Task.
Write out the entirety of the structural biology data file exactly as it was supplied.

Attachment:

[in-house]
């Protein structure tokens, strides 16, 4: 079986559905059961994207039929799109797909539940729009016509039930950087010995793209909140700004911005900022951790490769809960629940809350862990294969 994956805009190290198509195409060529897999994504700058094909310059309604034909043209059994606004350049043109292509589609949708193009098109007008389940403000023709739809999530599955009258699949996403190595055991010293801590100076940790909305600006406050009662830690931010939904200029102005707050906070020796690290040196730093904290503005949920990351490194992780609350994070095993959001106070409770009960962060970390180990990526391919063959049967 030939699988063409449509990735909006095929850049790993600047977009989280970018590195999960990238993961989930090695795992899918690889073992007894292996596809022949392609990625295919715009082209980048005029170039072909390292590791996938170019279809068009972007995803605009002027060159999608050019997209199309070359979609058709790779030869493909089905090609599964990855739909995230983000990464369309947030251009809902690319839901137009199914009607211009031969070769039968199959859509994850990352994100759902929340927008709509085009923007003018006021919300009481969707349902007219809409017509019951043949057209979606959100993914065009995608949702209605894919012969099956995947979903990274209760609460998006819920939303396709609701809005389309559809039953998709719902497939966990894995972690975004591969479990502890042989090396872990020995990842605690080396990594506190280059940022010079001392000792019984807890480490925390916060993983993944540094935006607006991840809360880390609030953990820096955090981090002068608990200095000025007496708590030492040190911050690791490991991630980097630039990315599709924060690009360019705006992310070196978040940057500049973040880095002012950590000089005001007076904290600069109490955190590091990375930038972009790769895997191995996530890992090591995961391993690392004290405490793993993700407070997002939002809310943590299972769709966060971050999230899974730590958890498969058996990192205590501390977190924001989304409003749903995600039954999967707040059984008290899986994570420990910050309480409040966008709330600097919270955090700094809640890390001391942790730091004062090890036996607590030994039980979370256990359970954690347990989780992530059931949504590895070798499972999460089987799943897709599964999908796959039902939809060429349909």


[in-house]
């Protein structure tokens, strides 16, 4: 079986559905059961994207039929799109797909539940729009016509039930950087010995793209909140700004911005900022951790490769809960629940809350862990294969 994956805009190290198509195409060529897999994504700058094909310059309604034909043209059994606004350049043109292509589609949708193009098109007008389940403000023709739809999530599955009258699949996403190595055991010293801590100076940790909305600006406050009662830690931010939904200029102005707050906070020796690290040196730093904290503005949920990351490194992780609350994070095993959001106070409770009960962060970390180990990526391919063959049967 030939699988063409449509990735909006095929850049790993600047977009989280970018590195999960990238993961989930090695795992899918690889073992007894292996596809022949392609990625295919715009082209980048005029170039072909390292590791996938170019279809068009972007995803605009002027060159999608050019997209199309070359979609058709790779030869493909089905090609599964990855739909995230983000990464369309947030251009809902690319839901137009199914009607211009031969070769039968199959859509994850990352994100759902929340927008709509085009923007003018006021919300009481969707349902007219809409017509019951043949057209979606959100993914065009995608949702209605894919012969099956995947979903990274209760609460998006819920939303396709609701809005389309559809039953998709719902497939966990894995972690975004591969479990502890042989090396872990020995990842605690080396990594506190280059940022010079001392000792019984807890480490925390916060993983993944540094935006607006991840809360880390609030953990820096955090981090002068608990200095000025007496708590030492040190911050690791490991991630980097630039990315599709924060690009360019705006992310070196978040940057500049973040880095002012950590000089005001007076904290600069109490955190590091990375930038972009790769895997191995996530890992090591995961391993690392004290405490793993993700407070997002939002809310943590299972769709966060971050999230899974730590958890498969058996990192205590501390977190924001989304409003749903995600039954999967707040059984008290899986994570420990910050309480409040966008709330600097919270955090700094809640890390001391942790730091004062090890036996607590030994039980979370256990359970954690347990989780992530059931949504590895070798499972999460089987799943897709599964999908796959039902939809060429349909």